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DPP: Global media overwhelmingly support CSSTA protest
Taiwan News, Staff Writer
2014-03-31 03:21 PM
Liu Shih-chung, the Director of the International Affairs Department of the DPP, noted Monday that coverage of the Sunflower Movement and Sunday’s mass demonstration in international media has been overwhelmingly favorable to the student protesters.

Liu added that in the US Congress, Senator Sherrod Brown of Ohio publicly appealed to the Ma government to make a greater effort to communicate with the people of Taiwan. Also, Congressman Ed Royce of California warned the Taiwan government cannot pursue a strategy of relying solely on one nation to prop up the island’s sagging economy, saying that instead it should be hustling to diversify its trading partners. Royce has been an avid supporter of Taiwan's bid to gain entry to the US-led Trans-Pacific Partnership (TPP).

Taking a look at international mainstream media, Liu pointed out that the UK’s Economist weekly has published several pieces recently questioning the Ma government's ability to handle political and economic crises, including "On the Antlers of a Dilemma” and “Ma the Bumbler." These articles indicate that Ma’s cross-strait dreams are moving steadily in the opposite direction of reality and note that his support among the people has plunged to historical lows. As a result, says writers, the student protesters who occupied the Legislative Yuan on March 18 have found sympathetic ears all across the island.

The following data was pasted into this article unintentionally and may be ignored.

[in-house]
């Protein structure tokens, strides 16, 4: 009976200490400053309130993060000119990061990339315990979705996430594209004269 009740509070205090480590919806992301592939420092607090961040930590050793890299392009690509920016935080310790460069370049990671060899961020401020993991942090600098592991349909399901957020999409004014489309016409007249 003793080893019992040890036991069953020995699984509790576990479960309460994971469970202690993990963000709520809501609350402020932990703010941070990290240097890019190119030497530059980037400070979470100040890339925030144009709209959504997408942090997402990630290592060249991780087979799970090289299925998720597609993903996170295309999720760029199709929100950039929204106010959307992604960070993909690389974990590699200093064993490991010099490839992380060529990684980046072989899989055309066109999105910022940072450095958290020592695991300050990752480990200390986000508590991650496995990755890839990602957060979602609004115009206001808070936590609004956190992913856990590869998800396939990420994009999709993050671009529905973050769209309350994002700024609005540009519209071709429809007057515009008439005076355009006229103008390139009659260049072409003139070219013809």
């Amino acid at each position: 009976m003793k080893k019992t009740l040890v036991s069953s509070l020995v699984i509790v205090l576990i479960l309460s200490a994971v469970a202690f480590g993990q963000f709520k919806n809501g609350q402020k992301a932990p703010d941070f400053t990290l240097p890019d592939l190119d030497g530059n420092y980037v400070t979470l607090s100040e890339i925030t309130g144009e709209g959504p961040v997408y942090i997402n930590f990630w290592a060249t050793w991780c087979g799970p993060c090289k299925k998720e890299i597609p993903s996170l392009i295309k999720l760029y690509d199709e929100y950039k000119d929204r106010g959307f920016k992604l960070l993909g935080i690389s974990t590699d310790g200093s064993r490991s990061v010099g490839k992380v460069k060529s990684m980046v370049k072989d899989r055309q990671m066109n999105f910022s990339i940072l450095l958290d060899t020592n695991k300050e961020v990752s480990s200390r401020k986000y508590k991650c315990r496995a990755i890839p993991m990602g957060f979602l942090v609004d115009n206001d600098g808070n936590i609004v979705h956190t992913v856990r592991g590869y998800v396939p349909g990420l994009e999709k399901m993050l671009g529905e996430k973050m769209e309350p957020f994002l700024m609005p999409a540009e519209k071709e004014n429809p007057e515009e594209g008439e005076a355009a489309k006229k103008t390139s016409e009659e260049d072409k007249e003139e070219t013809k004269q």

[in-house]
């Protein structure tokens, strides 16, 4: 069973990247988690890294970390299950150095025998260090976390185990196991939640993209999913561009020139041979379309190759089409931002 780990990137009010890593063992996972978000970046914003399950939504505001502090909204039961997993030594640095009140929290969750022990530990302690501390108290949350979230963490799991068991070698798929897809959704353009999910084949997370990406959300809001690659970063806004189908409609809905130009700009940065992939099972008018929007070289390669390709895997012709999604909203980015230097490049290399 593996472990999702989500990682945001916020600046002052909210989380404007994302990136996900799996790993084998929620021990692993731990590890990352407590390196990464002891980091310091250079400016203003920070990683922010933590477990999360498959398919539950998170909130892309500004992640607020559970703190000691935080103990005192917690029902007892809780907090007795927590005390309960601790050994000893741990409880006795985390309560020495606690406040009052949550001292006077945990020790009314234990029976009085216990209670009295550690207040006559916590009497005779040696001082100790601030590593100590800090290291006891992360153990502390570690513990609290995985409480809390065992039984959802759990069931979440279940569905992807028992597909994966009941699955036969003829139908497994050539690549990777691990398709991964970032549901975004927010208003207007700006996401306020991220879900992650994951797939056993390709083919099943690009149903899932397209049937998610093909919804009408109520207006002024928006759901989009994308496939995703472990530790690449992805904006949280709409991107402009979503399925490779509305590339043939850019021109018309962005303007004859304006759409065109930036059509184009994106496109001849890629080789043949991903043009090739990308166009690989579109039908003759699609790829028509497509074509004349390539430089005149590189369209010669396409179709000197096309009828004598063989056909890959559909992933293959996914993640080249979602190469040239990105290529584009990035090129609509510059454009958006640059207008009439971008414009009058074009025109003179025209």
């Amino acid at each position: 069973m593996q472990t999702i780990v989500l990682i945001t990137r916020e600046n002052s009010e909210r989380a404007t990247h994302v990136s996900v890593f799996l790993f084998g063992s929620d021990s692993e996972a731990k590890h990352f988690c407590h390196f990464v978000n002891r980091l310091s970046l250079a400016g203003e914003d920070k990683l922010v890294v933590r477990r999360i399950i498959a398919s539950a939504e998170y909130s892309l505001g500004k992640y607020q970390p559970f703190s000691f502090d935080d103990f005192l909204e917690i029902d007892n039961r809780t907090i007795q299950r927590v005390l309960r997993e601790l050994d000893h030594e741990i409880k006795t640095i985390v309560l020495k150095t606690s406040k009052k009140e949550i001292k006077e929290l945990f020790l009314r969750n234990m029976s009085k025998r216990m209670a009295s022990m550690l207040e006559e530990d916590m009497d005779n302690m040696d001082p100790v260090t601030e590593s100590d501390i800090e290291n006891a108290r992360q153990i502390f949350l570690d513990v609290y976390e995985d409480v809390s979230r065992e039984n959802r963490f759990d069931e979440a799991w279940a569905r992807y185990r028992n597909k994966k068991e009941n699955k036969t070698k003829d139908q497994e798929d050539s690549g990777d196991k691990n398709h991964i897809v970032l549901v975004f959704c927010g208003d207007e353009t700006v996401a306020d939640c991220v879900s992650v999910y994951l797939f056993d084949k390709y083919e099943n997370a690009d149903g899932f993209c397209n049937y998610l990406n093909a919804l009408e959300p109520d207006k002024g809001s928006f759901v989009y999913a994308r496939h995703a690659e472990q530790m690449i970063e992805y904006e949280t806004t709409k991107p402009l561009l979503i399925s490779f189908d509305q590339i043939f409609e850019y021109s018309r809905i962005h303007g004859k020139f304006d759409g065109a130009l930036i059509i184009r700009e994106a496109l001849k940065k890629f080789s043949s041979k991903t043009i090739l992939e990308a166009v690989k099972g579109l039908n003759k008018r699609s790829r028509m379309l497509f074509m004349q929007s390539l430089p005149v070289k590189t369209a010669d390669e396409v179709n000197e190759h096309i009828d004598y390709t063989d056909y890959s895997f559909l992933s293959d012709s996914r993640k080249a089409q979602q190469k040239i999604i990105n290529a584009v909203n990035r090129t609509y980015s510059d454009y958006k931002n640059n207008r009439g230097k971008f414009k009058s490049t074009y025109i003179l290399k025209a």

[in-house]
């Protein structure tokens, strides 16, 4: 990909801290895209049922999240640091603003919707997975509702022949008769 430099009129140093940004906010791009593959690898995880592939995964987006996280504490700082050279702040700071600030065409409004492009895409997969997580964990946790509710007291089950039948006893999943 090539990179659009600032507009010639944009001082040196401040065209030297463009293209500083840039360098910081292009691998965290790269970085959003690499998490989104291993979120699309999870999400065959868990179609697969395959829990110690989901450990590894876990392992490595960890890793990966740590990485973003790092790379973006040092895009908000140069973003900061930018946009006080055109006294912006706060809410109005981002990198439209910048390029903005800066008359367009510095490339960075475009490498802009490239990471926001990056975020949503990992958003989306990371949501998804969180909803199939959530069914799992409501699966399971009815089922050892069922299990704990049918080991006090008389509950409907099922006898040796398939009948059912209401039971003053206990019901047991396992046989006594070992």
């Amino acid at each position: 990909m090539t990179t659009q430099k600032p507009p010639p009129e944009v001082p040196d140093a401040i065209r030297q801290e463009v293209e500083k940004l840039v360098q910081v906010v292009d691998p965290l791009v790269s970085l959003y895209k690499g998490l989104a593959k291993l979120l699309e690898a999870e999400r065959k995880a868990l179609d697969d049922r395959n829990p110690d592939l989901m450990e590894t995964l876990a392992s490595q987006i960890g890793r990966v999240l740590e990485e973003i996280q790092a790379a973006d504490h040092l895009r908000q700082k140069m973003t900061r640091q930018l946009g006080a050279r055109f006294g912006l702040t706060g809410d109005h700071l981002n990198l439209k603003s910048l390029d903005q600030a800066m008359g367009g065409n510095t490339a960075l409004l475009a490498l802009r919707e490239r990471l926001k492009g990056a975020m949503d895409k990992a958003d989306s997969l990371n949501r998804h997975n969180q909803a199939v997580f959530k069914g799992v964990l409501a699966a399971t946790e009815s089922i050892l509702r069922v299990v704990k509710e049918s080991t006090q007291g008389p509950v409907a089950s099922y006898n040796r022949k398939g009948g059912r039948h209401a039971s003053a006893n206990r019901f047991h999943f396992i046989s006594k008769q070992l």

The Financial Times, also published in London, stressed that the huge turnout in Sunday’s protests shows that the people of Taiwan are deeply dissatisfied with the Ma administration’s handling of relations with China. It notes that many are worried that hastily-executed agreements with China could pose a serious threat to Taiwan's democracy, pointing out that polls show that more than 90% of Taiwanese reject the idea of unification with China.

Liu also touched on the write-ups in several other international media. The BBC remarked on the success of the Taiwanese student movement in promoting peace and non-violent protest, pointing out that the demonstrators’ peaceful actions checkmated the violence of state police action. The New York Times said people are worried that the Cross-strait Service Trade Agreement (CSSTA) could cause harm to local industries and lead to dramatic increases in the influence of Beijing on Taiwan. As a result the majority of people in Taiwan are opposed to the trade pact, but an even greater number are unhappy with the way the government has negotiated the agreement and attempted to ram it through the Legislative Yuan without adequate examination or discussion. Finally, the Associated Press called the student movement and Sunday’s demonstration the most serious challenge to Ma’s policy of moving the island closer to China economically.

Liu pointed out that some international organizations such as the Community of Asian Liberal Democracies (CALD) have issued statements expressing solidarity with the democratic movement in Taiwan. Bloggers in Taiwan and in a total of 49 cities in 17 different nations also offered strong support to the protesters and the leaders in the people’s movement.

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